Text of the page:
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World War II veteran in Papillion ready to celebrate 101st birthday

World War II veteran in Papillion ready to celebrate 101st birthday

Passengers on board a Southwest Airlines flight honored a WWII veteran by singing for his 100th birthday. The flight was heading to Arizona and part of the organization Honor Flight Nevada, which helps veterans visit memorials dedicated to their service.

Bill Harrington almost didn’t make it to 101.

The retired Air Force colonel could have bought the farm any number of times during his 50 combat missions as navigator of a B-24 flying over southern France, Germany and Austria during the last year of World War II.

Maybe it could have ended on June 26, 1944, when flak from anti-aircraft batteries knocked out one of his engines on a mission near Vienna. That day, he also watched two planes on his left get shot down and spiral to earth. His own plane limped back to home base in Tunisia.

“Believe me,” Harrington wrote in his diary, “the fellows got out and kissed the ground and thanked the good Lord to be on Mother Earth.”

Today Harrington — who was born as the world recovered from World War I and the Spanish flu pandemic, lived through the Great Depression and World War II as a young man and the Cold War in middle age — will be honored on his 101st birthday at Papillion Manor, the retirement home where he lives. Lt. Gov. Mike Foley and Papillion Mayor David Black are slated to attend.

“I have no idea how God selected me to live all these years,” Harrington said in a recent phone interview.


Bill Harrington's military portrait.

The celebration will honor a man whose voice still carries the accent of his native Georgia. In his youth, Harrington attended Georgia Military College, and in October 1939, he joined a newly formed National Guard artillery battery watching for German U-boats off the coast.

He transferred to the Army Air Corps in 1942 because he wanted to fly like his older brother. He was trained as a navigator and assigned to the 485th Bombardment Group, which assembled and trained in Fairmont, Nebraska, and deployed to North Africa aboard an aircraft his crew named “Hitler’s Egg Men.”


Bill Harrington's bomber jacket from World War II. His 485th Bombardment Group crew deployed to North Africa on an aircraft they named "Hitler's Egg Men."

Just two days after the Vienna mission, German fighters shot down a wing aircraft, killing all 10 crew members.

“Another exciting day, and a disastrous (one) for some fellows,” Harrington wrote in his diary.

Harrington survived the war and decided to stick with the Air Force. In England, he met Lt. Carolyn Nelson, an Army nurse, and they married in 1947.

The next year, Gen. Curtis LeMay took over the Strategic Air Command and moved the headquarters to Offutt Air Force Base. Harrington joined SAC as a navigator aboard B-36 “Peacemaker” strategic bombers and served with SAC until his retirement in 1963 after his last tour at Offutt. He and Carolyn, who had two daughters and two sons, decided to stay in Nebraska, where Harrington pursued a career in real estate.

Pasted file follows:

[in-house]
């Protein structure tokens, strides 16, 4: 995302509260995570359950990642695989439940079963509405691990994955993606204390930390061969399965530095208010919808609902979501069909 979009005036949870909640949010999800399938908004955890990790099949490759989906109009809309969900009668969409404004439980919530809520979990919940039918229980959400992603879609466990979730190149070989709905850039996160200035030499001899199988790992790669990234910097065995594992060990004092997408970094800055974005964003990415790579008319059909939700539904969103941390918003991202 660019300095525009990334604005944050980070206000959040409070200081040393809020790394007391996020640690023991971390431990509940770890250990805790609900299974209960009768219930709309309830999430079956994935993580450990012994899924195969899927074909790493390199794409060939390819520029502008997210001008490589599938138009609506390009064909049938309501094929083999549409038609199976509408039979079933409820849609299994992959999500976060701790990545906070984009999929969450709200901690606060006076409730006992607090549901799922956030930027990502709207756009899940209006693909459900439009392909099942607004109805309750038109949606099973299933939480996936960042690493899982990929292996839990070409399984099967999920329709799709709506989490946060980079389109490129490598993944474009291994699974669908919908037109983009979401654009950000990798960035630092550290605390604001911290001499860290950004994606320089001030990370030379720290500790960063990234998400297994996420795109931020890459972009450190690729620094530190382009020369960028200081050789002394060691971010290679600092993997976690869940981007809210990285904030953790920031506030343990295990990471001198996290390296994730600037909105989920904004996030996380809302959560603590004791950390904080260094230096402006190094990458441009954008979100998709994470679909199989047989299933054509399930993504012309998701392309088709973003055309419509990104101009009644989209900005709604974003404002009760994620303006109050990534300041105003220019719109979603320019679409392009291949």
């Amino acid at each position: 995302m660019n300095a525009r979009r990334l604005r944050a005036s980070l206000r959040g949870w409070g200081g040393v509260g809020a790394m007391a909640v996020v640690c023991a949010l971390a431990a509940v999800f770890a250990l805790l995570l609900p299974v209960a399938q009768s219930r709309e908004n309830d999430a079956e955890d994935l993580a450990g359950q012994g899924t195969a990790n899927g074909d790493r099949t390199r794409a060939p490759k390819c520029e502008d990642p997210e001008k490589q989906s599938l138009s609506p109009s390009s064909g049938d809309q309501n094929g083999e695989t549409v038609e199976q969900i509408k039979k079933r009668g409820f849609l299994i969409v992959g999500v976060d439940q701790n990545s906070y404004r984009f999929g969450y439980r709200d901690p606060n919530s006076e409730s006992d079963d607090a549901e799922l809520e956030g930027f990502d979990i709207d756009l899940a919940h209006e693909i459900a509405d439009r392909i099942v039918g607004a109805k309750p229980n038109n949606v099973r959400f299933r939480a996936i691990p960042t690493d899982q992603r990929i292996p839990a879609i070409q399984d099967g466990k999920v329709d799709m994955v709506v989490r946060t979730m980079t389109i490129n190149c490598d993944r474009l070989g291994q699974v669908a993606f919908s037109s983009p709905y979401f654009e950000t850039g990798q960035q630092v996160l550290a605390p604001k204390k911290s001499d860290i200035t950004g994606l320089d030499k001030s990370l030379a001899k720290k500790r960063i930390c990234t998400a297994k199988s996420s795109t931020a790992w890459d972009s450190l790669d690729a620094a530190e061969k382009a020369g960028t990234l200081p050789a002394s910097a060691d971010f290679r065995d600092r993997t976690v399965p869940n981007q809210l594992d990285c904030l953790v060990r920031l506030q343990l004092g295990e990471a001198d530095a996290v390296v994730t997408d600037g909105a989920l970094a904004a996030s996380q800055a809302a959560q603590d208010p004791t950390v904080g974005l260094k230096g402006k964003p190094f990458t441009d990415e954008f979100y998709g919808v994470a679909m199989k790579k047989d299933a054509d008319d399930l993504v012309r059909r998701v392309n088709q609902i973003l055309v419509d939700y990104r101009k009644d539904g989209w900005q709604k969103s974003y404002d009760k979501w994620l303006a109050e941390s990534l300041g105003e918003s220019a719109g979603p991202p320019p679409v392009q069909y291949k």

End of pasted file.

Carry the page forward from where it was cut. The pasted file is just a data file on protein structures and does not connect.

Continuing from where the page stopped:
They enjoyed spending time with their 15 grandchildren, too. Robbie Harrington of Tulsa, Oklahoma, said he remembers trips to the Henry Doorly Zoo and the College World Series with his grandfather, and making hand-churned strawberry ice cream at his grandparents’ house during holiday visits.

“(He) is the gentlest human being I know,” Robbie Harrington said in an email. “Nothing can beat a good old fashioned cup of coffee, cookie, hug, and handshake from Grandpa.”

There’s not quite as much hoopla as there was for Harrington’s 100th birthday, when his extended family gathered to celebrate just a few weeks before the country shut down because of the pandemic.

He has had few visitors since then. But he has a computer in his room to keep in touch with sons William and Mark and his grandchildren via email and video chat (daughters Evelyn and Beth have both died, as has Carolyn).

The crowd at this year’s party will be much smaller because of COVID-19 restrictions, but Mark Harrington and his wife, Sheri, will travel from Lincoln to be there.

“With COVID last year, it made it especially difficult to be able to see him to help us all keep going,” Robbie Harrington said. “We know one day we will be together with him again to celebrate Fourth of July and cannot wait to share some homemade strawberry ice cream.”

Photos: Offutt Air Force Base through the years

Omaha World-Herald: Afternoon Update

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The war planners called it Operation Tidal Wave. Today, it is considered by many historians the most spectacular air raid of the war: dozens of bombers flying hundreds of miles just above the treetops, to rain 35 minutes of hellfire on a critical cog in the Nazi war machine. Historians also called it "Black Sunday." It was the Army Air Corps' worst single-day loss of the war.

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